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NCJRS Abstract

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NCJ Number: 77372 Find in a Library
Title: Role of the School in the Prevention of Crime
Journal: Scottish Association for the Study of Delinquency  Issue:7  Dated:(October 1980)  Pages:2-28
Author(s): Anonymous
Date Published: 1980
Page Count: 27
Sponsoring Agency: Scottish Assoc for the Study of Delinquency
Edinburgh, Scotland
Sale Source: Scottish Assoc for the Study of Delinquency
Scottish Home and Health Dept
New St Andrew's House
St James Centre
United Kingdom
Language: English
Country: United Kingdom
Annotation: This volume presents the texts of four presentations at a Scottish conference of professionals concerned with the role of the school in crime prevention efforts.
Abstract: Speakers represented an association of delinquency researchers, the children's hearing system, police officers, the press, and educators. The opening speaker notes the rise of crime among school-age children and emphasizes the resulting need for a cooperative relationship between law enforcement officers and schools. Representing the children's hearing system, the second speaker contrasts the differences in attitude between educators who express the need for punishing deviant and disruptive students and the hearing system, which acts in the 'best interests of the child,' often without applying punishing sanctions. These differences are explained with reference to the concepts of 'contextual' and 'impersonal' punishment; the former is deemed more effective because it stems from the immediate environment of a child's social context. A police officer's presentation emphasizes the increasingly good rapport between the police and schools resulting from the assignment of liaison officers for promoting good relations and dealing with matters of truancy, vandalism, or theft. From the educator's perspective, crime prevention is a goal of the school system, but must be reinforced through parental involvement in promoting children's social and moral awareness of children. School and family interaction should be aimed at providing children with senses of security, love, guidance, and self-worth. The concluding speaker, representing the press, proposes a reevaluation of traditional values associated with school and stemming from the compulsory nature of schooling. The school system is seen as institutionalized and in need of new avenues of communication with the understanding of the young. A membership application form to the Scottish Association for the Study of Delinquency and news of the association's branches are appended.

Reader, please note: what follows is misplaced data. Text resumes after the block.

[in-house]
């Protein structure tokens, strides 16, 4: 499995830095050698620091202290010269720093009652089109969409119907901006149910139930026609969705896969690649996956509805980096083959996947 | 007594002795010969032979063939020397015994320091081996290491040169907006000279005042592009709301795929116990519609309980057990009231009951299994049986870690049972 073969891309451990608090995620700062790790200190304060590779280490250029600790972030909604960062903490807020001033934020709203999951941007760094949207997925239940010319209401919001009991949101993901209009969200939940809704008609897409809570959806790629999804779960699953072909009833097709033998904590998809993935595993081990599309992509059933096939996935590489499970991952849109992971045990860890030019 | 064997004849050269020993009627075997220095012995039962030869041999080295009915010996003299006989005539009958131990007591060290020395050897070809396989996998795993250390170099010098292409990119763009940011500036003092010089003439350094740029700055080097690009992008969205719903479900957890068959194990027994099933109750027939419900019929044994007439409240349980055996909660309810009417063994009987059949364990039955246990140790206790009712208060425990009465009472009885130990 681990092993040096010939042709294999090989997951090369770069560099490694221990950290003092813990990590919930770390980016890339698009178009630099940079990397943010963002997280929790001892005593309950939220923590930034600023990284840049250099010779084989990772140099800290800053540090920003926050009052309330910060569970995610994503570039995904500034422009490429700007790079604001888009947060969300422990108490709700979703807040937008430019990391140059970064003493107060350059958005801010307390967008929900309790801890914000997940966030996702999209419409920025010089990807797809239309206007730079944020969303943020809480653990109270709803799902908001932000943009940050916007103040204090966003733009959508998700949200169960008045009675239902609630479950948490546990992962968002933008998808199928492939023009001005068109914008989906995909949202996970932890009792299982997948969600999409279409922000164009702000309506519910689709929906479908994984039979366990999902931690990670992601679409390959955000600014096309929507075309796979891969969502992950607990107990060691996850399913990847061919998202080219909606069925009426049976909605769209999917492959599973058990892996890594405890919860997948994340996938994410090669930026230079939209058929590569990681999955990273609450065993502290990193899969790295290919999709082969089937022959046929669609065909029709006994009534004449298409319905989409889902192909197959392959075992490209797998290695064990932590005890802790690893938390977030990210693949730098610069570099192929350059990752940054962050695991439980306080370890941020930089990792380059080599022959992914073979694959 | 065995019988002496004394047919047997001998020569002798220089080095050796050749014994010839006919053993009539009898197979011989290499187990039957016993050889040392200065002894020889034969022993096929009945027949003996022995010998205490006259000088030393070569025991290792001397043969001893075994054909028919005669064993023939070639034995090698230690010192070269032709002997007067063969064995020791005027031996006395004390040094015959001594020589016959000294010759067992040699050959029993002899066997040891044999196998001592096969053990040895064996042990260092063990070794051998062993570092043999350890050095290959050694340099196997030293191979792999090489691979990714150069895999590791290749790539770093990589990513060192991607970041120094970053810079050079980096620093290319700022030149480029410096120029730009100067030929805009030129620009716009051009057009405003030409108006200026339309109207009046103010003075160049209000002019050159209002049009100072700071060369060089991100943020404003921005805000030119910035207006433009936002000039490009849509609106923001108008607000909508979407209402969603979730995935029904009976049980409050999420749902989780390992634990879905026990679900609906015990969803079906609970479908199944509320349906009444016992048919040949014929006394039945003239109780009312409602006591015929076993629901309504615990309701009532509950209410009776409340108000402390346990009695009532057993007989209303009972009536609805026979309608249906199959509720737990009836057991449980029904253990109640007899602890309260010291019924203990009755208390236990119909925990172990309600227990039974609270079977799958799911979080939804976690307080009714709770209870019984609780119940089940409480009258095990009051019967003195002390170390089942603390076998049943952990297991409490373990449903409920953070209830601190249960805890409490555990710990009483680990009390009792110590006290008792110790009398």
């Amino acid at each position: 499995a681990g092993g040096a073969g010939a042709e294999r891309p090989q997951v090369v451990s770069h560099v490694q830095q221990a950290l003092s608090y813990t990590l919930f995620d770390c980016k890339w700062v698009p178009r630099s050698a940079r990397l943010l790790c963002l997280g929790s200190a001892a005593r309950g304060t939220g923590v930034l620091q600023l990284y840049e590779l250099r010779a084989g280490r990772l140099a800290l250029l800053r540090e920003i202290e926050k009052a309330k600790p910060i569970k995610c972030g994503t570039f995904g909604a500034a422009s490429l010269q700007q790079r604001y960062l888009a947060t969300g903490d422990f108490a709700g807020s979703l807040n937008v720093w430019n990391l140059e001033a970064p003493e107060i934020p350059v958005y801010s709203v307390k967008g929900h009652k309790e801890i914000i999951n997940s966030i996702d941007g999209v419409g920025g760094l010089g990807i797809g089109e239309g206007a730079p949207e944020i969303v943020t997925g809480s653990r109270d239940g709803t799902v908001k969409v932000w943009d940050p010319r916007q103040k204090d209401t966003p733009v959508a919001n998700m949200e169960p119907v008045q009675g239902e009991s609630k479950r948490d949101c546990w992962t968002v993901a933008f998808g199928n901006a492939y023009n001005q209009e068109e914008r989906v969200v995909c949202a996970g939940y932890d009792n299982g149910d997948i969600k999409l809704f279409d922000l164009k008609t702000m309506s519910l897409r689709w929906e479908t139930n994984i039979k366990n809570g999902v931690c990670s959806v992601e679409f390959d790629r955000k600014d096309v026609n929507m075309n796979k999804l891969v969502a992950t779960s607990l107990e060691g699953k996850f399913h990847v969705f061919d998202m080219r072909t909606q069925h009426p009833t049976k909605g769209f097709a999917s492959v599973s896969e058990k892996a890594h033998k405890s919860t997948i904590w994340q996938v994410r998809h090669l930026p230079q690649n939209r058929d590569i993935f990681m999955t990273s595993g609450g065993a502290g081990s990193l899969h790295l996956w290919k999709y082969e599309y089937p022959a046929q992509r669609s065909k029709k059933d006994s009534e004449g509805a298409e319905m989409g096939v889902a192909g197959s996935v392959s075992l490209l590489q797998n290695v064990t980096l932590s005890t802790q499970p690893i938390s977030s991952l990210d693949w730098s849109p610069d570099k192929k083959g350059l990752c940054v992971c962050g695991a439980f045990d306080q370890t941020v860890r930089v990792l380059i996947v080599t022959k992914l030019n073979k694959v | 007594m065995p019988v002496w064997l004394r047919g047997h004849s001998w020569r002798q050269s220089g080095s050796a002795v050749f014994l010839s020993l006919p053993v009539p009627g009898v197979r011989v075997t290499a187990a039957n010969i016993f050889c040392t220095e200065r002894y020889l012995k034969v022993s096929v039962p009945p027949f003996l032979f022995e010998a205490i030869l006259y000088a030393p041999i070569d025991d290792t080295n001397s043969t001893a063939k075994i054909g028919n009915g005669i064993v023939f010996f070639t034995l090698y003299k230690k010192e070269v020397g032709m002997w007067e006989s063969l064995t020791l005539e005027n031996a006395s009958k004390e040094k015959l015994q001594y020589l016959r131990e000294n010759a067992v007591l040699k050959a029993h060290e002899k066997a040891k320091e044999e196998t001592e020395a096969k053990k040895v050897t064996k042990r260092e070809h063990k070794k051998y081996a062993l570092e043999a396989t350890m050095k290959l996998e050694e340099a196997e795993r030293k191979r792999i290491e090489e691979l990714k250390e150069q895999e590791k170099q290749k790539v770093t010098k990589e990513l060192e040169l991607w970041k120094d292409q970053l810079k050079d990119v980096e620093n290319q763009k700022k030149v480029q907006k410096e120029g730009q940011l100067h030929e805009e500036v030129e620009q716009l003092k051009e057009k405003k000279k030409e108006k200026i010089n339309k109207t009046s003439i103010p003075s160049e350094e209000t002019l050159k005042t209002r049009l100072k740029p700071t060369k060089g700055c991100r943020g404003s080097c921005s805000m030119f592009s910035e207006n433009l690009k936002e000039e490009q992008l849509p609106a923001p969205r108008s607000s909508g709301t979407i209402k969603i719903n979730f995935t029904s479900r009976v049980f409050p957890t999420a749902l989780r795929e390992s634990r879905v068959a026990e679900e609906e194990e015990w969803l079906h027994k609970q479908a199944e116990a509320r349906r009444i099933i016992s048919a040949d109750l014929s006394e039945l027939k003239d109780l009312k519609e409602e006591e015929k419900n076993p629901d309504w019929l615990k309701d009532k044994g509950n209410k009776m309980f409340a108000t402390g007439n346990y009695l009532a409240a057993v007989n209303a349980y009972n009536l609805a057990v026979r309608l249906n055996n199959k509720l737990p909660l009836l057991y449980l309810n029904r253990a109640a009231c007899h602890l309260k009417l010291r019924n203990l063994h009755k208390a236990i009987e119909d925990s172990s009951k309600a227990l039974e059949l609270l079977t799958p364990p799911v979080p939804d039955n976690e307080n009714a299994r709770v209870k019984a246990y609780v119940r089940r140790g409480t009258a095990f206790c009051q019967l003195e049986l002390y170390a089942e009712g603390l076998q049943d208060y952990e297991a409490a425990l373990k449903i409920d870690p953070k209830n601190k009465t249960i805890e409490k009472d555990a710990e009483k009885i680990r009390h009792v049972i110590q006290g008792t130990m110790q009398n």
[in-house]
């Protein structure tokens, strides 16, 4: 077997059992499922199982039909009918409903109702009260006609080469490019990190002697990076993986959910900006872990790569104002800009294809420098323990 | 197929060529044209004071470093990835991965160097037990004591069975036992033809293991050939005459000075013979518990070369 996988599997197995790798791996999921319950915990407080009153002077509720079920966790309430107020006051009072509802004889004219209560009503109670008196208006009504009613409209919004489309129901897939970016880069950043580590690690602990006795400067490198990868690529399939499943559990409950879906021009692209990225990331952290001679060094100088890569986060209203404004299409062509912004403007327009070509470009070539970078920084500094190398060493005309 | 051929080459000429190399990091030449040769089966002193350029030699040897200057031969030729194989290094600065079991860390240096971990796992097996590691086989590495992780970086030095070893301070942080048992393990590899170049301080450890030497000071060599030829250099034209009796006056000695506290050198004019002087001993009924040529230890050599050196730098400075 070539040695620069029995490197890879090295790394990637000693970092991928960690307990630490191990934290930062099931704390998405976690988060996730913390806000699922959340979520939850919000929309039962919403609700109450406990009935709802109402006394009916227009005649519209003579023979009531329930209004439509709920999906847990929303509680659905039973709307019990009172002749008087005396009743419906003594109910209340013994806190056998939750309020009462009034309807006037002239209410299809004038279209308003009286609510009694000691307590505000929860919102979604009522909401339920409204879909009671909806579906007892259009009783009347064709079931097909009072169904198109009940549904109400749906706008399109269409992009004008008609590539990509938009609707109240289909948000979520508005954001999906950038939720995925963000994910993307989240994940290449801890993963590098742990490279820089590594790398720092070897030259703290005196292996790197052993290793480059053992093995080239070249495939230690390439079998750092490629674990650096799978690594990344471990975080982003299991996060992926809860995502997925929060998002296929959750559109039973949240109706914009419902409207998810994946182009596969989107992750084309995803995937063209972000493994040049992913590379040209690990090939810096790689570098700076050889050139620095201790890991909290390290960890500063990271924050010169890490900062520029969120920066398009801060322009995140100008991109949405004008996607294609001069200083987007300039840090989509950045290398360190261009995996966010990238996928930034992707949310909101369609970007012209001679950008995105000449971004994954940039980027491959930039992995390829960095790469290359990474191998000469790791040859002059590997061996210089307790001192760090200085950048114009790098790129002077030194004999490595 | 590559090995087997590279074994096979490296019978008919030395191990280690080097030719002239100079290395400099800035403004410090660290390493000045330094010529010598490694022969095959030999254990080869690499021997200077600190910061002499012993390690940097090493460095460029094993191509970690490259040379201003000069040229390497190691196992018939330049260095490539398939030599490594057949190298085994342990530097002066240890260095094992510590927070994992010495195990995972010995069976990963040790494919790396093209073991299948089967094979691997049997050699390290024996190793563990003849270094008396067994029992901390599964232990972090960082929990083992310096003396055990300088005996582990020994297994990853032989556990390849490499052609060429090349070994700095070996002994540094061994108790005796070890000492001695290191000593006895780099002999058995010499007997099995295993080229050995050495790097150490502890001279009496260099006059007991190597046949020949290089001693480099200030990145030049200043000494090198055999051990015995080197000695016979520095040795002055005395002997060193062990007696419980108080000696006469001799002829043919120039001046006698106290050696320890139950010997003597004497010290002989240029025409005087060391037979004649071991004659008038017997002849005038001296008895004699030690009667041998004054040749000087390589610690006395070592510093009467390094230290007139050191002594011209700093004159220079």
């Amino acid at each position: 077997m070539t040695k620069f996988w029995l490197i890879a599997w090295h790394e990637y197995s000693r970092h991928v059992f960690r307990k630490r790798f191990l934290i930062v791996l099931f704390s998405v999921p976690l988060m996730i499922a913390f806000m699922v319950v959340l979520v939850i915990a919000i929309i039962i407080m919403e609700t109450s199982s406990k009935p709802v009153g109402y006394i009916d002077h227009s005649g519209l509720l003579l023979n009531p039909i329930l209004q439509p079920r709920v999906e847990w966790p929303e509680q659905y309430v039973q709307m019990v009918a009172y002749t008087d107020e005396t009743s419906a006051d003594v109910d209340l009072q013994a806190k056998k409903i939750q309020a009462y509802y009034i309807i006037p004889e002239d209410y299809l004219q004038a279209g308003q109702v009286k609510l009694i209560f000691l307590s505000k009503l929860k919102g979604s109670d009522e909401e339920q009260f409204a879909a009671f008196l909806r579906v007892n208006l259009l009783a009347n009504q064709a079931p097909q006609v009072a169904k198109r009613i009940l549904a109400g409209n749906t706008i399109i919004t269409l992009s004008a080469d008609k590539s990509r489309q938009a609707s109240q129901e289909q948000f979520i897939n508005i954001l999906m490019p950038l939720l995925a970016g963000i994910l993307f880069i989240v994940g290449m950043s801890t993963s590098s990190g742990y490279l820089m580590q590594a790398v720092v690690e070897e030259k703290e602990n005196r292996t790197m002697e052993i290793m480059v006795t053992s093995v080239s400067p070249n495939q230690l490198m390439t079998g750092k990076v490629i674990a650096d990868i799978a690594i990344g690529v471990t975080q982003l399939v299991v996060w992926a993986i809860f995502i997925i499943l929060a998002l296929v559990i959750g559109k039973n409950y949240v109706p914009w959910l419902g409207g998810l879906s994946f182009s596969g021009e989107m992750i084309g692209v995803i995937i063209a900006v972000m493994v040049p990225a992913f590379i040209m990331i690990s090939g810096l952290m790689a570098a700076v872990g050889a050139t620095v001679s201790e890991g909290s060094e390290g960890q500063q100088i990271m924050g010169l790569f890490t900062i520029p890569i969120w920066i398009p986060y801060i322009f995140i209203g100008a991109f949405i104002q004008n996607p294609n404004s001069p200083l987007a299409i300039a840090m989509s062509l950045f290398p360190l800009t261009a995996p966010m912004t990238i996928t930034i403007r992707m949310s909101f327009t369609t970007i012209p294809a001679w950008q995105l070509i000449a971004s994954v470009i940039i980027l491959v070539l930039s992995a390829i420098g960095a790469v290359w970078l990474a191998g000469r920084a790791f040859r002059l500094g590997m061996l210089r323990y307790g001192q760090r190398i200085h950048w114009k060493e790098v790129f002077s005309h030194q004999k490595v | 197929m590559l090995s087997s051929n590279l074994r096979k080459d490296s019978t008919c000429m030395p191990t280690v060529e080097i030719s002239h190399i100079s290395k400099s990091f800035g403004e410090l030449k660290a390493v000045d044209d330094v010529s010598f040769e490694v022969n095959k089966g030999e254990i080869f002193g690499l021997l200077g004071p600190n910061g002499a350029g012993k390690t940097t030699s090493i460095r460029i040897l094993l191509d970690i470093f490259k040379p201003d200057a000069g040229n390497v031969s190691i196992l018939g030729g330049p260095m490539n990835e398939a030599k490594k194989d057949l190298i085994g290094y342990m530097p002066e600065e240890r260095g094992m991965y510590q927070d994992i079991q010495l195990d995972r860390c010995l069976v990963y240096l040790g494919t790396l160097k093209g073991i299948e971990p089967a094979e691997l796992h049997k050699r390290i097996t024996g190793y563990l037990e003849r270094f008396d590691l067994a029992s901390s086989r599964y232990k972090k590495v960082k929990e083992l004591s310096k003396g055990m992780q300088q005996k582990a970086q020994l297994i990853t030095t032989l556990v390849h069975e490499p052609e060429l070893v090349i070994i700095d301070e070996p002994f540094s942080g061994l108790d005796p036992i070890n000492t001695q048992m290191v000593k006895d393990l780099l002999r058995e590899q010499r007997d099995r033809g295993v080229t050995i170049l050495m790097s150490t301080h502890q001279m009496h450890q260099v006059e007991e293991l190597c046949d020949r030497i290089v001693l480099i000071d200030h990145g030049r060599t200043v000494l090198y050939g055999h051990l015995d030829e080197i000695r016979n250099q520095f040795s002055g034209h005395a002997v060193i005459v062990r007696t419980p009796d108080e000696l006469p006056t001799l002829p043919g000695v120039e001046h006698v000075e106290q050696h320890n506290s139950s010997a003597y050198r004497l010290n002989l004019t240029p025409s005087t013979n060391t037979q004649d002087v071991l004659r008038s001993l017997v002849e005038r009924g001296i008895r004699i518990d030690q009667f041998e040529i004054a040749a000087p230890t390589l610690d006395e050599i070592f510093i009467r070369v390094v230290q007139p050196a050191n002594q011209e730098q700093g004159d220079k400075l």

Index Term(s): Police juvenile relations; School delinquency programs; Scotland; Student grievances
Note: Papers from the Glasgow Branch Conference of the Scottish Association for the Study of Delinquency, held June 5, 1980 in Glasgow, Scotland.
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